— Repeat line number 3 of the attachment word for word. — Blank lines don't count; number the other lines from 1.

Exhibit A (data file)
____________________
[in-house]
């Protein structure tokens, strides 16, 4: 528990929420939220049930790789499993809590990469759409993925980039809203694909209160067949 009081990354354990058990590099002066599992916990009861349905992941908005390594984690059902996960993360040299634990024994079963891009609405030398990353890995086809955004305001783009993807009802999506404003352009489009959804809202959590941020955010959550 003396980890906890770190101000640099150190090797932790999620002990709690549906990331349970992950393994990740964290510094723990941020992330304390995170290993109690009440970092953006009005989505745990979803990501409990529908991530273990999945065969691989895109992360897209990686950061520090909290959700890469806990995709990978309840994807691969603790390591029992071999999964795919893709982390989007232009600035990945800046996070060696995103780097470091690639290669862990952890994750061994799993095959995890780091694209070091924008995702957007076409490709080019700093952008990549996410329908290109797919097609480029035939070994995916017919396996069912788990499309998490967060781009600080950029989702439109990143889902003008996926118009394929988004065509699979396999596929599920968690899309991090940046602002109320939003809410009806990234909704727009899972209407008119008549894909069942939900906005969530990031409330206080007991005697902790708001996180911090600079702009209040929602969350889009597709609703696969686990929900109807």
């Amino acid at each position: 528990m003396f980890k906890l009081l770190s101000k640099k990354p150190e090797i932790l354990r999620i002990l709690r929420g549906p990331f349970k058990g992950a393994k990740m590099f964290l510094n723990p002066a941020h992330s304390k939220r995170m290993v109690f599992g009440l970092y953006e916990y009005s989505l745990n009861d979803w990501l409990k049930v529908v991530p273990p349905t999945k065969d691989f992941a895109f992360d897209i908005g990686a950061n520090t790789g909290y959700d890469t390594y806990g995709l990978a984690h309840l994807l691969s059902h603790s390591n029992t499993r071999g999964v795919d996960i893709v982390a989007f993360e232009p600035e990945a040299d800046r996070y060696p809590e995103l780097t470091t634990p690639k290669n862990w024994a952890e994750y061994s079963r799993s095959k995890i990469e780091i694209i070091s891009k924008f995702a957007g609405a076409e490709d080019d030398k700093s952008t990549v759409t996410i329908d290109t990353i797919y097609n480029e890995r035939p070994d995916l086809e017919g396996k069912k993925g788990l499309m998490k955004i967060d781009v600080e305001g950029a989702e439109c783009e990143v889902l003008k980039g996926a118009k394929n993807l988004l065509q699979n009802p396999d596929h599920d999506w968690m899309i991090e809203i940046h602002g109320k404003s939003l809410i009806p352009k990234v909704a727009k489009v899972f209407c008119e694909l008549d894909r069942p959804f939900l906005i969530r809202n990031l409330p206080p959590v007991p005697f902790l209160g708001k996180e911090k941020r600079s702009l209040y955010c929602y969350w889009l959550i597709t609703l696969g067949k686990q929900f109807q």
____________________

């Amino acid at each position: 528990m003396f980890k906890l009081l770190s101000k640099k990354p150190e090797i932790l354990r999620i002990l709690r929420g549906p990331f349970k058990g992950a393994k990740m590099f964290l510094n723990p002066a941020h992330s304390k939220r995170m290993v109690f599992g009440l970092y953006e916990y009005s989505l745990n009861d979803w990501l409990k049930v529908v991530p273990p349905t999945k065969d691989f992941a895109f992360d897209i908005g990686a950061n520090t790789g909290y959700d890469t390594y806990g995709l990978a984690h309840l994807l691969s059902h603790s390591n029992t499993r071999g999964v795919d996960i893709v982390a989007f993360e232009p600035e990945a040299d800046r996070y060696p809590e995103l780097t470091t634990p690639k290669n862990w024994a952890e994750y061994s079963r799993s095959k995890i990469e780091i694209i070091s891009k924008f995702a957007g609405a076409e490709d080019d030398k700093s952008t990549v759409t996410i329908d290109t990353i797919y097609n480029e890995r035939p070994d995916l086809e017919g396996k069912k993925g788990l499309m998490k955004i967060d781009v600080e305001g950029a989702e439109c783009e990143v889902l003008k980039g996926a118009k394929n993807l988004l065509q699979n009802p396999d596929h599920d999506w968690m899309i991090e809203i940046h602002g109320k404003s939003l809410i009806p352009k990234v909704a727009k489009v899972f209407c008119e694909l008549d894909r069942p959804f939900l906005i969530r809202n990031l409330p206080p959590v007991p005697f902790l209160g708001k996180e911090k941020r600079s702009l209040y955010c929602y969350w889009l959550i597709t609703l696969g067949k686990q929900f109807q």